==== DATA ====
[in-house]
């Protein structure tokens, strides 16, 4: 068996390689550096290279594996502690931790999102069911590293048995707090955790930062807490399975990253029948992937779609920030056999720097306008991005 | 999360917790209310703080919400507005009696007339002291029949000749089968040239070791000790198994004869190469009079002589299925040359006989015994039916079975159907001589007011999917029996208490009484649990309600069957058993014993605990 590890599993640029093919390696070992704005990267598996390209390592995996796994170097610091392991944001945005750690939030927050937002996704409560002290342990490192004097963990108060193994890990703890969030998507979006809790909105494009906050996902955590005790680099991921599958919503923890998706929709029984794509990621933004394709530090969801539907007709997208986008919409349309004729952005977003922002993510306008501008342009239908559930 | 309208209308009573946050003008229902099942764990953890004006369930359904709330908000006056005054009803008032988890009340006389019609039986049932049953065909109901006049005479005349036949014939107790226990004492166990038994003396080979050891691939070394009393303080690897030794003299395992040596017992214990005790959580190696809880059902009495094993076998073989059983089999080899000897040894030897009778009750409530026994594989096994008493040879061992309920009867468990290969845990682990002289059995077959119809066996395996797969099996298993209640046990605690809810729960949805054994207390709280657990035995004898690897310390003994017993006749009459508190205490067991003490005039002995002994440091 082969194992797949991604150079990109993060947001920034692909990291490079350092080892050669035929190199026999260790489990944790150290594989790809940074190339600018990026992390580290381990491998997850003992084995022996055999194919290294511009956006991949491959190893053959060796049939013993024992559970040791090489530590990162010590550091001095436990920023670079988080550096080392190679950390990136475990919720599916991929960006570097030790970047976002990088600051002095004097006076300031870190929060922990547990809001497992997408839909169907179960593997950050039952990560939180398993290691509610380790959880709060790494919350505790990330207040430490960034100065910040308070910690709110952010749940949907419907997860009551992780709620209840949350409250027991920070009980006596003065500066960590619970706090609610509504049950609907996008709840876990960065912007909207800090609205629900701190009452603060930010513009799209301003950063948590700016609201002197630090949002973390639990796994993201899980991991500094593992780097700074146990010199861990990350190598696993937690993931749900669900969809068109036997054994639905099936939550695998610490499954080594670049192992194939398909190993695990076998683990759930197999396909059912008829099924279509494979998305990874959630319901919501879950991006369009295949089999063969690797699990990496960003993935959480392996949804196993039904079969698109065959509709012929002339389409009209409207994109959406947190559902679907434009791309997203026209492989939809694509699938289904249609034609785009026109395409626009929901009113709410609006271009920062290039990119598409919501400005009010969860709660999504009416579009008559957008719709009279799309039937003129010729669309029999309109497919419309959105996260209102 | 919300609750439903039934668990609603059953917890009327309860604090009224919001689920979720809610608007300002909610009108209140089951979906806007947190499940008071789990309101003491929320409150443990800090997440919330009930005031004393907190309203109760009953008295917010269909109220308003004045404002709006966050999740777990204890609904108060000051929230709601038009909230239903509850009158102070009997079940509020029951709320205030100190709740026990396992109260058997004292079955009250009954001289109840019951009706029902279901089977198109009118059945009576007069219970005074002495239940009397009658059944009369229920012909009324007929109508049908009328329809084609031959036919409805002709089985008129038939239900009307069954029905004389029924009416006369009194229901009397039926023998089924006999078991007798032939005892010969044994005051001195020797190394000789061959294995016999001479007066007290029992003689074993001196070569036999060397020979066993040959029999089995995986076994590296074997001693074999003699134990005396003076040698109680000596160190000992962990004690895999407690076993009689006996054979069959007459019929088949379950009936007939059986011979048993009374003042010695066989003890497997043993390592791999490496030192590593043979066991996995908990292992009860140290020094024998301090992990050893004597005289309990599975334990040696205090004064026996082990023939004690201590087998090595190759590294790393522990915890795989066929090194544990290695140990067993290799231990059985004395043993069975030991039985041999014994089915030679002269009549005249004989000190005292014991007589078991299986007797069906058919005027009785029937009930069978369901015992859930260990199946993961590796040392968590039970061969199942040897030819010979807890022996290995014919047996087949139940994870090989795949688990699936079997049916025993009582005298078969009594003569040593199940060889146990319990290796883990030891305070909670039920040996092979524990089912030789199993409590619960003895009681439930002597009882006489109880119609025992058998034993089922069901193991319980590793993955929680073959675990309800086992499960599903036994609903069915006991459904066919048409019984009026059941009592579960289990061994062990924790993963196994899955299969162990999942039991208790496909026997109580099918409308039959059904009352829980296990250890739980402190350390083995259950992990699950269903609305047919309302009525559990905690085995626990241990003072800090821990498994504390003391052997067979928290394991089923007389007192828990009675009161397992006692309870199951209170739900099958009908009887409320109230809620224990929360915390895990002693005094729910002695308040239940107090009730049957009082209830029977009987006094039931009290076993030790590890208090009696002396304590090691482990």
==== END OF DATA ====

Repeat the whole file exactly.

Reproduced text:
[in-house]
């Protein structure tokens, strides 16, 4: 068996390689550096290279594996502690931790999102069911590293048995707090955790930062807490399975990253029948992937779609920030056999720097306008991005 | 999360917790209310703080919400507005009696007339002291029949000749089968040239070791000790198994004869190469009079002589299925040359006989015994039916079975159907001589007011999917029996208490009484649990309600069957058993014993605990 590890599993640029093919390696070992704005990267598996390209390592995996796994170097610091392991944001945005750690939030927050937002996704409560002290342990490192004097963990108060193994890990703890969030998507979006809790909105494009906050996902955590005790680099991921599958919503923890998706929709029984794509990621933004394709530090969801539907007709997208986008919409349309004729952005977003922002993510306008501008342009239908559930 | 309208209308009573946050003008229902099942764990953890004006369930359904709330908000006056005054009803008032988890009340006389019609039986049932049953065909109901006049005479005349036949014939107790226990004492166990038994003396080979050891691939070394009393303080690897030794003299395992040596017992214990005790959580190696809880059902009495094993076998073989059983089999080899000897040894030897009778009750409530026994594989096994008493040879061992309920009867468990290969845990682990002289059995077959119809066996395996797969099996298993209640046990605690809810729960949805054994207390709280657990035995004898690897310390003994017993006749009459508190205490067991003490005039002995002994440091 082969194992797949991604150079990109993060947001920034692909990291490079350092080892050669035929190199026999260790489990944790150290594989790809940074190339600018990026992390580290381990491998997850003992084995022996055999194919290294511009956006991949491959190893053959060796049939013993024992559970040791090489530590990162010590550091001095436990920023670079988080550096080392190679950390990136475990919720599916991929960006570097030790970047976002990088600051002095004097006076300031870190929060922990547990809001497992997408839909169907179960593997950050039952990560939180398993290691509610380790959880709060790494919350505790990330207040430490960034100065910040308070910690709110952010749940949907419907997860009551992780709620209840949350409250027991920070009980006596003065500066960590619970706090609610509504049950609907996008709840876990960065912007909207800090609205629900701190009452603060930010513009799209301003950063948590700016609201002197630090949002973390639990796994993201899980991991500094593992780097700074146990010199861990990350190598696993937690993931749900669900969809068109036997054994639905099936939550695998610490499954080594670049192992194939398909190993695990076998683990759930197999396909059912008829099924279509494979998305990874959630319901919501879950991006369009295949089999063969690797699990990496960003993935959480392996949804196993039904079969698109065959509709012929002339389409009209409207994109959406947190559902679907434009791309997203026209492989939809694509699938289904249609034609785009026109395409626009929901009113709410609006271009920062290039990119598409919501400005009010969860709660999504009416579009008559957008719709009279799309039937003129010729669309029999309109497919419309959105996260209102 | 919300609750439903039934668990609603059953917890009327309860604090009224919001689920979720809610608007300002909610009108209140089951979906806007947190499940008071789990309101003491929320409150443990800090997440919330009930005031004393907190309203109760009953008295917010269909109220308003004045404002709006966050999740777990204890609904108060000051929230709601038009909230239903509850009158102070009997079940509020029951709320205030100190709740026990396992109260058997004292079955009250009954001289109840019951009706029902279901089977198109009118059945009576007069219970005074002495239940009397009658059944009369229920012909009324007929109508049908009328329809084609031959036919409805002709089985008129038939239900009307069954029905004389029924009416006369009194229901009397039926023998089924006999078991007798032939005892010969044994005051001195020797190394000789061959294995016999001479007066007290029992003689074993001196070569036999060397020979066993040959029999089995995986076994590296074997001693074999003699134990005396003076040698109680000596160190000992962990004690895999407690076993009689006996054979069959007459019929088949379950009936007939059986011979048993009374003042010695066989003890497997043993390592791999490496030192590593043979066991996995908990292992009860140290020094024998301090992990050893004597005289309990599975334990040696205090004064026996082990023939004690201590087998090595190759590294790393522990915890795989066929090194544990290695140990067993290799231990059985004395043993069975030991039985041999014994089915030679002269009549005249004989000190005292014991007589078991299986007797069906058919005027009785029937009930069978369901015992859930260990199946993961590796040392968590039970061969199942040897030819010979807890022996290995014919047996087949139940994870090989795949688990699936079997049916025993009582005298078969009594003569040593199940060889146990319990290796883990030891305070909670039920040996092979524990089912030789199993409590619960003895009681439930002597009882006489109880119609025992058998034993089922069901193991319980590793993955929680073959675990309800086992499960599903036994609903069915006991459904066919048409019984009026059941009592579960289990061994062990924790993963196994899955299969162990999942039991208790496909026997109580099918409308039959059904009352829980296990250890739980402190350390083995259950992990699950269903609305047919309302009525559990905690085995626990241990003072800090821990498994504390003391052997067979928290394991089923007389007192828990009675009161397992006692309870199951209170739900099958009908009887409320109230809620224990929360915390895990002693005094729910002695308040239940107090009730049957009082209830029977009987006094039931009290076993030790590890208090009696002396304590090691482990």